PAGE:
If admitted, would the boy be the only non-Hawaiian at Kamehameha Schools?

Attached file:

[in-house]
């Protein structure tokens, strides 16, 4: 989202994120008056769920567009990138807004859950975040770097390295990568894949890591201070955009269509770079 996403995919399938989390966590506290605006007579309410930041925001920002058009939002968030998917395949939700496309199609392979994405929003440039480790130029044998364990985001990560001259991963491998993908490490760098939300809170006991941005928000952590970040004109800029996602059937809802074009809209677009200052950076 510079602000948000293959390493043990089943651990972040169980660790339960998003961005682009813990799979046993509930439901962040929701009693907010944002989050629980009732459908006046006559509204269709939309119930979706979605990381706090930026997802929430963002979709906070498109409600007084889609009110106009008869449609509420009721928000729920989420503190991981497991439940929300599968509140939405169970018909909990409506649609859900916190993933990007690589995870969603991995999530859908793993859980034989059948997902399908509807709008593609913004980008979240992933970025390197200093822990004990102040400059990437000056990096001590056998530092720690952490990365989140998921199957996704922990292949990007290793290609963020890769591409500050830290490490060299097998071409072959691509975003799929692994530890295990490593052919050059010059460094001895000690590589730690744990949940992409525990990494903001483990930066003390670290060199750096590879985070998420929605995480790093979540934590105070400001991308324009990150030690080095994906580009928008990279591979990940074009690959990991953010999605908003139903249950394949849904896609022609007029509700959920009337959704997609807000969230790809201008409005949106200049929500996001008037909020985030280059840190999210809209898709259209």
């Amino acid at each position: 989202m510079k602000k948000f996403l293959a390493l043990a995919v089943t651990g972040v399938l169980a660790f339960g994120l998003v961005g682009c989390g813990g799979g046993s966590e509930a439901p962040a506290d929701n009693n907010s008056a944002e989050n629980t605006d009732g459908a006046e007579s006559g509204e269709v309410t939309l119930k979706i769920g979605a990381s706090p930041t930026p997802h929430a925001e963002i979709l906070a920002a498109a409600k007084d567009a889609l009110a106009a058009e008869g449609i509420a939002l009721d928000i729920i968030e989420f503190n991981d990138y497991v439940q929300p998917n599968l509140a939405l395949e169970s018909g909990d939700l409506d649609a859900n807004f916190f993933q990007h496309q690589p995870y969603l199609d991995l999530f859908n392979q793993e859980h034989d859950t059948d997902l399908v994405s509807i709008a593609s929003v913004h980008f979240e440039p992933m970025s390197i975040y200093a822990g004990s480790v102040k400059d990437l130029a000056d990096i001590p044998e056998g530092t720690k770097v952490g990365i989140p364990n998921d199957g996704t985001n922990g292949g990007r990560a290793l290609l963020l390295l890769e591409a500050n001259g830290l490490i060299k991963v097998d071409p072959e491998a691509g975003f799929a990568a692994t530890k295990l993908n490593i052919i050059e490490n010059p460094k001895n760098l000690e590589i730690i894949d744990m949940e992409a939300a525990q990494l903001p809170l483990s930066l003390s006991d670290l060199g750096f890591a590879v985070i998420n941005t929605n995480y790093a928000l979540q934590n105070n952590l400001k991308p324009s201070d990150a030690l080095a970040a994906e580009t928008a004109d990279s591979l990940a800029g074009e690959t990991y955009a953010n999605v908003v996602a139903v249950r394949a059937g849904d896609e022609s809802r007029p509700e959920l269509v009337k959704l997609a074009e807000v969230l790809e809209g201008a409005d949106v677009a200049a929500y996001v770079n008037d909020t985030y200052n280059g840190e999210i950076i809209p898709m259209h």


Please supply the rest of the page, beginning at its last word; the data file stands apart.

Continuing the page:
No. In a controversial decision in 2002, the schools’ trustees admitted a non-Hawaiian to its Maui campus. After an outcry from alumni and the Hawaiian community, the trustees reaffirmed their policy to give preference to children of Hawaiian ancestry. But in 2003, U.S. District Judge David Ezra ordered Kamehameha Schools to admit a non-Hawaiian, 12-year-old boy pending a decision in the child’s civil rights challenge to the school’s Hawaiians-only admission policy. Brayden Mohica-Cummings’ mother, who is non-Hawaiian but had been adopted and raised by a Hawaiian man, stated on his application that Brayden was Hawaiian. He was initially accepted, but the school rescinded his acceptance after learning he had no Hawaiian blood. The boy later dropped the lawsuit in exchange for being allowed to remain at the school.